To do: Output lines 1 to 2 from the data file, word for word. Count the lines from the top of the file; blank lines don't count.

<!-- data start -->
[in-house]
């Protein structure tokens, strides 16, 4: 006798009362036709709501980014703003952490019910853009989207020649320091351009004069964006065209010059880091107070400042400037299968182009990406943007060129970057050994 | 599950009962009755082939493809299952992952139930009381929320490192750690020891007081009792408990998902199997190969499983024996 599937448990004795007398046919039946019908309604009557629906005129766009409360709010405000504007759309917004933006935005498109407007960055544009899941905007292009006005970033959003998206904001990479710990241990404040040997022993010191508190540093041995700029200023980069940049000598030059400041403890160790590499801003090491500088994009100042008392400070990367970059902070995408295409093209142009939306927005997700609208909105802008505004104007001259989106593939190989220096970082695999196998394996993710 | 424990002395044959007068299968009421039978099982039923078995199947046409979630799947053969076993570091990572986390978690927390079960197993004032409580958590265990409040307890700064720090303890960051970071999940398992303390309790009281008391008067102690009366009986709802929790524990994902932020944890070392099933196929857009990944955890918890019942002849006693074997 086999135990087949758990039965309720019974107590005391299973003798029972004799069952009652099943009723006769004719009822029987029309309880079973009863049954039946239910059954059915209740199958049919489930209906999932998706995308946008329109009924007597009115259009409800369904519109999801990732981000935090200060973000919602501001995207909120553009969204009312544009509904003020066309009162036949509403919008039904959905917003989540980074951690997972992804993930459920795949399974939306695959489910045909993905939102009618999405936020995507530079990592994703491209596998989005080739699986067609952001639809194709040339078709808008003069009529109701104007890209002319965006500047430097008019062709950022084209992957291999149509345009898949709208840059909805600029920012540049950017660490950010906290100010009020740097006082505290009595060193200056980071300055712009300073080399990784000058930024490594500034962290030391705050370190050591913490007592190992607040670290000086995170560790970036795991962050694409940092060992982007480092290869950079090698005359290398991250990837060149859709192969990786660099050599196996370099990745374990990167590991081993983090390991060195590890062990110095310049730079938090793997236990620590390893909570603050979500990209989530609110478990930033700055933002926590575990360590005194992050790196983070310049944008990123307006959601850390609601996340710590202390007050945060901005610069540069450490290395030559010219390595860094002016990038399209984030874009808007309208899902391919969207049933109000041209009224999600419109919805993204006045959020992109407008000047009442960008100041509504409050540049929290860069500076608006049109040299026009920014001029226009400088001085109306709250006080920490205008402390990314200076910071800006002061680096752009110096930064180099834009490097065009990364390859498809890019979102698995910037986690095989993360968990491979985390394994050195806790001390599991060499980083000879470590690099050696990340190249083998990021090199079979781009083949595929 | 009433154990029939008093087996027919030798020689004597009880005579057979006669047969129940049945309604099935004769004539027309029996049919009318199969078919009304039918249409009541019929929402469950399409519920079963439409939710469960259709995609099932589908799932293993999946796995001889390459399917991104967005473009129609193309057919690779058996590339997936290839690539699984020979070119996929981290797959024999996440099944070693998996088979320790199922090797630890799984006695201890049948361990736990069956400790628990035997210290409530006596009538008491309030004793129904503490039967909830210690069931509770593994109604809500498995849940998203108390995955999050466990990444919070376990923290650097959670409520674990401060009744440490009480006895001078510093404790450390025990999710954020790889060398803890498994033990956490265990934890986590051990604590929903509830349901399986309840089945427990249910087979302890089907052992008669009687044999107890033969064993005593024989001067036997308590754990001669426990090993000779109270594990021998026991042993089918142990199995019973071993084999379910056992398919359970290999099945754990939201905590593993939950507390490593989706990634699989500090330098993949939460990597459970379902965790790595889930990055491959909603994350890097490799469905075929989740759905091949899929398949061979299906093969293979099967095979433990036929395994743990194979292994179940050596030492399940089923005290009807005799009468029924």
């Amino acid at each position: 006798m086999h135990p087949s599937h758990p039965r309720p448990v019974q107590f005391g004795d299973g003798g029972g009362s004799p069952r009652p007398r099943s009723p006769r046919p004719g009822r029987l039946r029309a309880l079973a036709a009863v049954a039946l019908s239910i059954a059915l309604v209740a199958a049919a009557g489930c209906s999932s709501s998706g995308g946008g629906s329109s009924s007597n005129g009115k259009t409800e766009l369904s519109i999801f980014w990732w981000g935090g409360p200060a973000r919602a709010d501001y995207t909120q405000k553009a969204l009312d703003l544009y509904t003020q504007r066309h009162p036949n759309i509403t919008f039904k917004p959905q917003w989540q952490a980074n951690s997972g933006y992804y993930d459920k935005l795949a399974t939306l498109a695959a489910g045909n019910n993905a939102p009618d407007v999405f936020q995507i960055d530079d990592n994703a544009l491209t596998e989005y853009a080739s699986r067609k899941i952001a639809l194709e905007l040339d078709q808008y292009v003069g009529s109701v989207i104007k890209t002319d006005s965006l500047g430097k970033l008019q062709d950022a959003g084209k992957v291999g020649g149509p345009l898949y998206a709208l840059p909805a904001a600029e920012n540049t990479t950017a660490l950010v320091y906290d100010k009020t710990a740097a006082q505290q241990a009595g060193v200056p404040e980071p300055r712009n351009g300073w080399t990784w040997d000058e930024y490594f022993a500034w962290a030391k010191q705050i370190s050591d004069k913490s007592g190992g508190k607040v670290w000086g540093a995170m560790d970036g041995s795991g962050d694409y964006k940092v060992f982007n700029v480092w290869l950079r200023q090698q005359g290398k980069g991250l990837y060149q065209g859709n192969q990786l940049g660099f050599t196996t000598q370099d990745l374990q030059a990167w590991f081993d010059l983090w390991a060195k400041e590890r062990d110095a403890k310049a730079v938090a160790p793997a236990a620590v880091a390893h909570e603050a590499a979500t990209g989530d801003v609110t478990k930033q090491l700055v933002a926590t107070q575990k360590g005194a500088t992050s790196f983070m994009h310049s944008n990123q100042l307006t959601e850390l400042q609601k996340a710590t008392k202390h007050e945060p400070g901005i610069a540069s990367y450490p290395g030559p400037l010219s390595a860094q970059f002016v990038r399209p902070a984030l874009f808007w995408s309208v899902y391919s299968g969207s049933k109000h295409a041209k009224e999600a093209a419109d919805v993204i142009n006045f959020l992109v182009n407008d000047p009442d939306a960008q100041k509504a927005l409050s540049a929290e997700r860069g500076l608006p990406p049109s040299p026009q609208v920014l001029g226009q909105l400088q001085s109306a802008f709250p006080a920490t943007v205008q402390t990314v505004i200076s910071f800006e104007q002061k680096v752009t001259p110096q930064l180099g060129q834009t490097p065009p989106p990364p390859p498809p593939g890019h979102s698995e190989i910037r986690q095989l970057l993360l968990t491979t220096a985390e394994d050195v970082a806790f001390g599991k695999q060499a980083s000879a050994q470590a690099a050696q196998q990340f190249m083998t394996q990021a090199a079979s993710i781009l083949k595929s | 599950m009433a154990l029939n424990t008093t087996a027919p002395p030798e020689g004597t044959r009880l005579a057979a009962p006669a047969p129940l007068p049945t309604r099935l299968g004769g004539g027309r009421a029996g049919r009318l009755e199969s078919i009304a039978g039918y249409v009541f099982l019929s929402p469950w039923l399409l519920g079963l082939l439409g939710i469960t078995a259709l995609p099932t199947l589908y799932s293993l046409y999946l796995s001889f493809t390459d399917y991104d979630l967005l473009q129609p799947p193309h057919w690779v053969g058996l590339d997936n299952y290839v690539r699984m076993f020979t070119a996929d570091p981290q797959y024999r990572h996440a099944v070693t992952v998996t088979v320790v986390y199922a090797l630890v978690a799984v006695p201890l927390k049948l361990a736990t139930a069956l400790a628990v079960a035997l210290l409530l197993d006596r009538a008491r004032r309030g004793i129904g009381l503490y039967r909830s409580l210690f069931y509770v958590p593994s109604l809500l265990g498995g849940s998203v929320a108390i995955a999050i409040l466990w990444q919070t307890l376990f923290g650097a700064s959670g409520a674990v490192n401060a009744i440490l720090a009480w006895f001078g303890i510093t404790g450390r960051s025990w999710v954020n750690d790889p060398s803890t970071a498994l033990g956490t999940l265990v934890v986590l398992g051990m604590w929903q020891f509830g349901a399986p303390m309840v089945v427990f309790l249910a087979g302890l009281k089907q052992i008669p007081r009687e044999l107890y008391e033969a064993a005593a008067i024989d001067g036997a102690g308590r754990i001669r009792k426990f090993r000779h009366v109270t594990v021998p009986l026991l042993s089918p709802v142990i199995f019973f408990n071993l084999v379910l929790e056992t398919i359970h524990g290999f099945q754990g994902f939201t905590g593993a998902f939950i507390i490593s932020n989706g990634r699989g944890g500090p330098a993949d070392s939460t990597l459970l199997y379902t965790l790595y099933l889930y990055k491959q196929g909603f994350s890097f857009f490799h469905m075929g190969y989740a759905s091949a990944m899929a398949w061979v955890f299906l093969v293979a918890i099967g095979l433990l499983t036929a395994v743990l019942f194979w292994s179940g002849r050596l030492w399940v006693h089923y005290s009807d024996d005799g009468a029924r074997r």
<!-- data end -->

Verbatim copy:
[in-house]
């Protein structure tokens, strides 16, 4: 006798009362036709709501980014703003952490019910853009989207020649320091351009004069964006065209010059880091107070400042400037299968182009990406943007060129970057050994 | 599950009962009755082939493809299952992952139930009381929320490192750690020891007081009792408990998902199997190969499983024996 599937448990004795007398046919039946019908309604009557629906005129766009409360709010405000504007759309917004933006935005498109407007960055544009899941905007292009006005970033959003998206904001990479710990241990404040040997022993010191508190540093041995700029200023980069940049000598030059400041403890160790590499801003090491500088994009100042008392400070990367970059902070995408295409093209142009939306927005997700609208909105802008505004104007001259989106593939190989220096970082695999196998394996993710 | 424990002395044959007068299968009421039978099982039923078995199947046409979630799947053969076993570091990572986390978690927390079960197993004032409580958590265990409040307890700064720090303890960051970071999940398992303390309790009281008391008067102690009366009986709802929790524990994902932020944890070392099933196929857009990944955890918890019942002849006693074997 086999135990087949758990039965309720019974107590005391299973003798029972004799069952009652099943009723006769004719009822029987029309309880079973009863049954039946239910059954059915209740199958049919489930209906999932998706995308946008329109009924007597009115259009409800369904519109999801990732981000935090200060973000919602501001995207909120553009969204009312544009509904003020066309009162036949509403919008039904959905917003989540980074951690997972992804993930459920795949399974939306695959489910045909993905939102009618999405936020995507530079990592994703491209596998989005080739699986067609952001639809194709040339078709808008003069009529109701104007890209002319965006500047430097008019062709950022084209992957291999149509345009898949709208840059909805600029920012540049950017660490950010906290100010009020740097006082505290009595060193200056980071300055712009300073080399990784000058930024490594500034962290030391705050370190050591913490007592190992607040670290000086995170560790970036795991962050694409940092060992982007480092290869950079090698005359290398991250990837060149859709192969990786660099050599196996370099990745374990990167590991081993983090390991060195590890062990110095310049730079938090793997236990620590390893909570603050979500990209989530609110478990930033700055933002926590575990360590005194992050790196983070310049944008990123307006959601850390609601996340710590202390007050945060901005610069540069450490290395030559010219390595860094002016990038399209984030874009808007309208899902391919969207049933109000041209009224999600419109919805993204006045959020992109407008000047009442960008100041509504409050540049929290860069500076608006049109040299026009920014001029226009400088001085109306709250006080920490205008402390990314200076910071800006002061680096752009110096930064180099834009490097065009990364390859498809890019979102698995910037986690095989993360968990491979985390394994050195806790001390599991060499980083000879470590690099050696990340190249083998990021090199079979781009083949595929 | 009433154990029939008093087996027919030798020689004597009880005579057979006669047969129940049945309604099935004769004539027309029996049919009318199969078919009304039918249409009541019929929402469950399409519920079963439409939710469960259709995609099932589908799932293993999946796995001889390459399917991104967005473009129609193309057919690779058996590339997936290839690539699984020979070119996929981290797959024999996440099944070693998996088979320790199922090797630890799984006695201890049948361990736990069956400790628990035997210290409530006596009538008491309030004793129904503490039967909830210690069931509770593994109604809500498995849940998203108390995955999050466990990444919070376990923290650097959670409520674990401060009744440490009480006895001078510093404790450390025990999710954020790889060398803890498994033990956490265990934890986590051990604590929903509830349901399986309840089945427990249910087979302890089907052992008669009687044999107890033969064993005593024989001067036997308590754990001669426990090993000779109270594990021998026991042993089918142990199995019973071993084999379910056992398919359970290999099945754990939201905590593993939950507390490593989706990634699989500090330098993949939460990597459970379902965790790595889930990055491959909603994350890097490799469905075929989740759905091949899929398949061979299906093969293979099967095979433990036929395994743990194979292994179940050596030492399940089923005290009807005799009468029924």